From washing dishes to writing epics, 66-year-old Haldhar Nag has had a life filled with setbacks, but his perseverance finally paid off in March 2016 when he received the Padma Shri award for his excellence in Kosli poetry. Nag was born in 1950 in the Bargarh district of Odisha. His family had always been poor and this situation only worsened with the death of his father when he was 10 years old. To provide an extra income Nag dropped out of school and took up a job washing dishes at a local sweet shop.
At the age of 12 he gave up this job and became a cook at a local school, here he remained for sixteen long years. When he saw that a number of schools had come up in the area he took out a loan of Rs. 1000 to set up a small shop selling snacks and stationery. During this time he wrote a few folktales in his native language of Kosli but it wasn’t until 1990 that he penned his first poem Dhodo Bargachh (The Old Banyan Tree) which was published in a local magazine.
This magazine later published three more of his poems which was when he started to gain the notice of critics and admirers. As his schooling was cut short Nag feels more comfortable memorising his work rather that writing it down. A close associate of his told the Times of India ‘He remembers whatever he writes and has been reciting them. You just need to mention the name or subject. He never misses anything.’ This extraordinary talent earned him the name Lok Kabi Ratna (Poet who is the world’s gem) in Odisha.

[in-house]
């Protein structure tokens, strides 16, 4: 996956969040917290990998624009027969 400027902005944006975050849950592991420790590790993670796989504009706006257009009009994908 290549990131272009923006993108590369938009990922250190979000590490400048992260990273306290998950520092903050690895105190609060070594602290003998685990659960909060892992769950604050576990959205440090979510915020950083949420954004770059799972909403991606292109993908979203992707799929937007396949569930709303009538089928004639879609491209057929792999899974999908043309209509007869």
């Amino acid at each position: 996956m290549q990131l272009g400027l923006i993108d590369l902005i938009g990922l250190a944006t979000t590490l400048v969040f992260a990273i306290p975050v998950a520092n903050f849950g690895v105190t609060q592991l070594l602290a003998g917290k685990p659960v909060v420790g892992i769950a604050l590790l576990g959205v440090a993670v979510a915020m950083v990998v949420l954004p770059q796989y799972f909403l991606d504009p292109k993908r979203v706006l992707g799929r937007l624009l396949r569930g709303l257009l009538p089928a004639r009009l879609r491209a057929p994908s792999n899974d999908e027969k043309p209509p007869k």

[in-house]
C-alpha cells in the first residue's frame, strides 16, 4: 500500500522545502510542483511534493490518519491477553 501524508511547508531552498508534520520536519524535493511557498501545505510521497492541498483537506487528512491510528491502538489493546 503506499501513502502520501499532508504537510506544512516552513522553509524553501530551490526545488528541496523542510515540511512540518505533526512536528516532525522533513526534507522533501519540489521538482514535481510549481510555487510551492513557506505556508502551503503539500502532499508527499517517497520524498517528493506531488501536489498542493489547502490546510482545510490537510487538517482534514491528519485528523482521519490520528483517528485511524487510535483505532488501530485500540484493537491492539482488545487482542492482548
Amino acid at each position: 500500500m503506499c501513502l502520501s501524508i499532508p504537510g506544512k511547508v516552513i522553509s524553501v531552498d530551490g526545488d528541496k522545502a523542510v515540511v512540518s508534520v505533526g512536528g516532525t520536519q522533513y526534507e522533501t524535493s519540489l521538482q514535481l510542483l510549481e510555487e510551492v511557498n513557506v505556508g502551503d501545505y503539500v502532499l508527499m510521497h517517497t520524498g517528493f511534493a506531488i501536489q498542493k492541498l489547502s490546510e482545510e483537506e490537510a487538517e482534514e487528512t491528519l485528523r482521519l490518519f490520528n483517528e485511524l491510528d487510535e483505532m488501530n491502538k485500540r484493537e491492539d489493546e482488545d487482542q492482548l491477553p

The themes in Nag’s poetry are incredibly diverse, he explores the facets of nature, society, religion and mythology because he believes poetry must have a real world connection for people and deliver a solid message. He also takes up poems championing the oppressed and promoting social reform. He is very pleased with the popularity of his work and hopes it will inspire others in the future ‘It’s great to see the huge interest of young people in poems in Kosli. Everyone is a poet, but only a few have the art of giving them shape.’ says Nag.
His humility and unassuming nature is at odds with the level of fame he’s attained. When he was chosen as the recipient of the Padma Shri award (the fourth highest civilian award) for poetry, he accepted the award from President Pranab Mukherjee wearing a plain white dhoti and was barefoot. Nag has reportedly never worn footwear in his life claiming ‘I feel free in this attire.’
In a (frankly poetic) twist of fate, the writings of this school dropout have been chosen as the subject of no less than five PhD candidates. In addition to this, Sambalpur University in Odisha is planning to publish his entire works under the title Haldhar Granthabali – 2 which will then be added to their syllabus. In a tale that reads like fantasy itself, this phenomenal artist rose from nothing to become a respected and beloved member of society that is slowly changing the face of Kosli poetry.